Tuesday, February 10, 2009

Fashion Collection

Haviannas sandals are like the most comfortable rubber flip-flops in the world, they’re made in Brazil using a secret rubber formula. I’m left to ponder that a bit, since all rubber formulas seem a bit dubious to me.
Created in 1962, Havaianas (Portuguese for "Hawaiians") have been flip, flip flopping for years. But it’s really only in the last 5 years Havaianas have been named by Cosmopolitan, Elle, and other fashion trendhunters as one of summer’s hottest items. Need it.
Summer 2007 Havaianas as actually improving an already great thing. Especially with their new
Slim Collection that combines a thin metallic strap and pretty flower print in ultra comfy style.Exclusively at www.shopintuition.com is the adorable SUPERGIRL fashion collection! The line is based on the universally recognized symbol of strength and leadership – the S-shield, and celebrates the power of independence and self expression. Fans include Molly Sims, Gabrielle Reece, and Tori Spelling.
But if you’re feeling more grown up than Super Girl and want to release the Lynda Carter in you - -
Custom Wonder Woman flip flops in two hot colors with the option to customize with your own color of crystals. Girl power on the beaches!

Fashion Plate Collection

The original fashion plates collected by Blanche Payne and others have been cataloged and carefully stored for preservation purposes in archival housing. Many of these plates are from some of the leading French, British, American, and other continental fashion journals of the 19th century and early 20th century: Belle assemblée; Le bon ton; Le Follet, courrier des salons; Journal des dames and des modes; Godey's lady's book and magazine, and others. They are primarily hand-colored engravings although some of the plates after 1885 are colored lithographs. A project was undertaken by the Digital Initiatives Program to digitize and provide online access to selections from this collection. The 417 digital images cover many stylistic periods in French and English history. These include the Empire (1806-1813), Georgian (1806-1836), Regency (1811-1820), Romantic (1825-1850), Victorian (1837-1859), Late Victorian (1860-1900) and Edwardian (1901-1915). Although the original items are available for viewing by appointment through the Special Collections Division, providing web access increases the visibility and use of such unique resources.
Blanche Payne taught historic costume and apparel design in the School of Home Economics at the University of Washington. She joined the University faculty in 1927. Engaged in intensive research on clothing and historic costume, she supervised work on the Textile Costume Study Collection housed in the Home Economics Department. As part of her studies of non-Western folk dress and embroidery technique, she traveled extensively in Europe, collecting original ethnic costumes, textile and embroidery examples. Her primary interest was Eastern Europe. She considered the Balkan countries a valuable source for studying ethnic dress in its original context and wanted to provide her students with primary source material for the study of modern costume construction and fine craftsmanship. Unfortunately, her Yugoslavian research failed to result in a full length publication because of the prohibitive costs of publishing and destruction of some of the color plates during the war years.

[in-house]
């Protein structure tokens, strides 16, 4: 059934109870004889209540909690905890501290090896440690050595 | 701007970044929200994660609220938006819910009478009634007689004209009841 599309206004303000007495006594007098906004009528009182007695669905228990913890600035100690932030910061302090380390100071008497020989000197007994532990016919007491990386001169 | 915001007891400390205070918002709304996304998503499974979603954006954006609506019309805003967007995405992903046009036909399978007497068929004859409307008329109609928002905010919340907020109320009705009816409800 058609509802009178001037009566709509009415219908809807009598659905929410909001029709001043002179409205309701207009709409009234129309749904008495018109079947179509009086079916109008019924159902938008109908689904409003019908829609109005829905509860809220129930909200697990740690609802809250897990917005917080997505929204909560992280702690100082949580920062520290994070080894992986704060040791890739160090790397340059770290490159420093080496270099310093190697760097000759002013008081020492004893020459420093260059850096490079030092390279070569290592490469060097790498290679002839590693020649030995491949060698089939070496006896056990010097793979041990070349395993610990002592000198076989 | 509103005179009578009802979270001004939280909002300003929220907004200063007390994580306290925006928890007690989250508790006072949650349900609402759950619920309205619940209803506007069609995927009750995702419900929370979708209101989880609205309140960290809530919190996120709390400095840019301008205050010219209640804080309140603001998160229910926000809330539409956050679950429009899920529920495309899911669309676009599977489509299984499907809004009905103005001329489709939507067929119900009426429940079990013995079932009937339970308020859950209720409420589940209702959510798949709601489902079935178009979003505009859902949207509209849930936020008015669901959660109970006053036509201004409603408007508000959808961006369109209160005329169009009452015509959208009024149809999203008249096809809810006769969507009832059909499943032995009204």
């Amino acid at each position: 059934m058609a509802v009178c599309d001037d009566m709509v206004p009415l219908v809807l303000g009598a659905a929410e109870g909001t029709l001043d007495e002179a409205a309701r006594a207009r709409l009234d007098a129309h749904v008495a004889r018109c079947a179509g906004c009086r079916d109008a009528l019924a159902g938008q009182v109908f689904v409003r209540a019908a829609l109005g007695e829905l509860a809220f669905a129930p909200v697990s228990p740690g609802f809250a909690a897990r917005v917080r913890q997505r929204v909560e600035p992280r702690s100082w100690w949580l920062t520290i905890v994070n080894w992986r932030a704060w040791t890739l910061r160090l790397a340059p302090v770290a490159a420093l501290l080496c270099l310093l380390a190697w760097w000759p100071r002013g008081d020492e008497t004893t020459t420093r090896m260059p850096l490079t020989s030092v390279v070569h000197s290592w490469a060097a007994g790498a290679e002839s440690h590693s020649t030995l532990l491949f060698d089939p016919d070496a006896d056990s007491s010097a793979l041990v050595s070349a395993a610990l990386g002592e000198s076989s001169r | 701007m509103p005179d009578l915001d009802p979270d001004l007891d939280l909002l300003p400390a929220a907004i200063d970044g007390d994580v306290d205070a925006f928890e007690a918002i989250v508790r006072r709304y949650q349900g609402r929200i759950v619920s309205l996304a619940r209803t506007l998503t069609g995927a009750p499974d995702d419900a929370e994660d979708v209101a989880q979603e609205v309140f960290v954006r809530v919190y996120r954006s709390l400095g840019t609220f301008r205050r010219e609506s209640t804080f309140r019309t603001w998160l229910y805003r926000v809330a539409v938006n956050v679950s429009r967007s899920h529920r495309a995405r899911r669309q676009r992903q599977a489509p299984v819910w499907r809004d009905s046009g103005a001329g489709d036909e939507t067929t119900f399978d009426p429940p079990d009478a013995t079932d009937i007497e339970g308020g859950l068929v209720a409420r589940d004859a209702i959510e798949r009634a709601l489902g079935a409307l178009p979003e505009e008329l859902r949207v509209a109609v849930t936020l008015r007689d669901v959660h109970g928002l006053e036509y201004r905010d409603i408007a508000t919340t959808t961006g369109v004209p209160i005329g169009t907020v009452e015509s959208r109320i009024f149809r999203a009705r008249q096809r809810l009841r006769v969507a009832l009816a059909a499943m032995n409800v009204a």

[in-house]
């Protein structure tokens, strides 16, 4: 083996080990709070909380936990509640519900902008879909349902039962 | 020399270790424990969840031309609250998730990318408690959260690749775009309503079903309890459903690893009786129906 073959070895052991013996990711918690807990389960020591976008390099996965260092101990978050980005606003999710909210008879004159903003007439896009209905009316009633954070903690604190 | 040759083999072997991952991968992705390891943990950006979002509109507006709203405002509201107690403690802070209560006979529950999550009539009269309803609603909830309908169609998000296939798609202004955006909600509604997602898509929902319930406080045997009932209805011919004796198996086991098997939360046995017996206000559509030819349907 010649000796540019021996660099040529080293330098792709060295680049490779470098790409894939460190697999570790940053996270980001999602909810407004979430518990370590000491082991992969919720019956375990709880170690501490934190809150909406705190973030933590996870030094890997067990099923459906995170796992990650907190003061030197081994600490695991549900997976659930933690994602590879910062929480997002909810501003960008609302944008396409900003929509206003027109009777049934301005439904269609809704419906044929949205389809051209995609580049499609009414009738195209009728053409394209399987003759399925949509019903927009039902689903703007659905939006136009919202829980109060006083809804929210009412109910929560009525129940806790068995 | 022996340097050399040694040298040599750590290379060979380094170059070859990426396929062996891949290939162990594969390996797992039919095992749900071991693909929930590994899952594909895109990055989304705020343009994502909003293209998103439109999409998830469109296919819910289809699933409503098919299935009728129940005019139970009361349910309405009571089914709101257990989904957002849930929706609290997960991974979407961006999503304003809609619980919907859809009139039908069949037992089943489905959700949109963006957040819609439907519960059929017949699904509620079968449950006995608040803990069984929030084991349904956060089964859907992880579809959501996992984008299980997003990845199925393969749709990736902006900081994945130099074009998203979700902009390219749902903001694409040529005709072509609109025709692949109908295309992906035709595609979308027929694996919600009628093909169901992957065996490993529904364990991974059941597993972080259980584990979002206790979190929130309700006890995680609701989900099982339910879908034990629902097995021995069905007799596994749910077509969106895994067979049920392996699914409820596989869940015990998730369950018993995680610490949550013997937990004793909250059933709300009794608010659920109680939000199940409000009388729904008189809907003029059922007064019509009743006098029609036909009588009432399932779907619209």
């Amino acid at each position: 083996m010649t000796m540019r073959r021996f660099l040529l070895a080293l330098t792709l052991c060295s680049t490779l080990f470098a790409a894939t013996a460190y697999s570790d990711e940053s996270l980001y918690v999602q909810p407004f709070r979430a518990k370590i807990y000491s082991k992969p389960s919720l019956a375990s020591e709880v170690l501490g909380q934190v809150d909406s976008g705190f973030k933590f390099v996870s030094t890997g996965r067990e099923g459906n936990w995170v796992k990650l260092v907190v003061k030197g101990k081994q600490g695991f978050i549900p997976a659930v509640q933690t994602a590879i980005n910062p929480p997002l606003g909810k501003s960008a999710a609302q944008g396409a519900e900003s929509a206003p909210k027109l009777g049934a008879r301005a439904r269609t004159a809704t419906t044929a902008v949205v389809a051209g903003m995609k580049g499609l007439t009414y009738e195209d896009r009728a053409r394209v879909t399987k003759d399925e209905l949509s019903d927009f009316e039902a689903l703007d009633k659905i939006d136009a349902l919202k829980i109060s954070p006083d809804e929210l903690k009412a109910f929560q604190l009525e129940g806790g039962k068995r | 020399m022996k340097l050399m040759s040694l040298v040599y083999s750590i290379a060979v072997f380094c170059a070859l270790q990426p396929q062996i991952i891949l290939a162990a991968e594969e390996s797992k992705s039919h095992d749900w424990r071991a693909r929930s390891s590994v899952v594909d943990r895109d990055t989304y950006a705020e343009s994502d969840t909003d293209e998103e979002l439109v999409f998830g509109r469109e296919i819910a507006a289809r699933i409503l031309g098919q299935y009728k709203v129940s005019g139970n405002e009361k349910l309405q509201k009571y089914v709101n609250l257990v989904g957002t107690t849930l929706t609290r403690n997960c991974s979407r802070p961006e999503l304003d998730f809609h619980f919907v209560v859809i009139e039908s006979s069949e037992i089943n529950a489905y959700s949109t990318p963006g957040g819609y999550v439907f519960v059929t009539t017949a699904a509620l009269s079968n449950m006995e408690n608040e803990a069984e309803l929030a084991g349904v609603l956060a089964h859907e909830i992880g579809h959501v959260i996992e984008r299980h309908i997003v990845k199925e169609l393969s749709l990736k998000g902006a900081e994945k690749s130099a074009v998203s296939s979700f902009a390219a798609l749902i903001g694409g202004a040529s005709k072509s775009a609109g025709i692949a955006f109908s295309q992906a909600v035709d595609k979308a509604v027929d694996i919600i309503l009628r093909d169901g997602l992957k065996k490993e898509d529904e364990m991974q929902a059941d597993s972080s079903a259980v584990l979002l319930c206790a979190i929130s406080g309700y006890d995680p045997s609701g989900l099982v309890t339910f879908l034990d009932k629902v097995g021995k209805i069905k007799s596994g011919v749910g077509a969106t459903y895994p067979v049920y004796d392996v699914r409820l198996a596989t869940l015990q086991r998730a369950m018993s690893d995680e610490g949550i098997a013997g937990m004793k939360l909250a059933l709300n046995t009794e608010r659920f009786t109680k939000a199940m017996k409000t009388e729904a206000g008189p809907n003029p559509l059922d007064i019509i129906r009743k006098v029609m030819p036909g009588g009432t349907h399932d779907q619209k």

One of her subsequent accomplishments, however, was the completion of a book entitled "History of Costume", a college textbook describing the evolution of fashion from 3000 B.C. to 1900. Published in 1965, it contains detailed descriptions of historical and cultural fashion along with renditions of small-scale garment patterns that she meticulously drafted from various museum collections. To research her book, she spent two years avidly collecting illustrations: photographs, postcards, art prints, and fashion plates. Her book is still considered today a foremost resource in the study of costume history. It reflects her teaching philosophy that the study of original artifacts is of essential importance in the understanding of good design.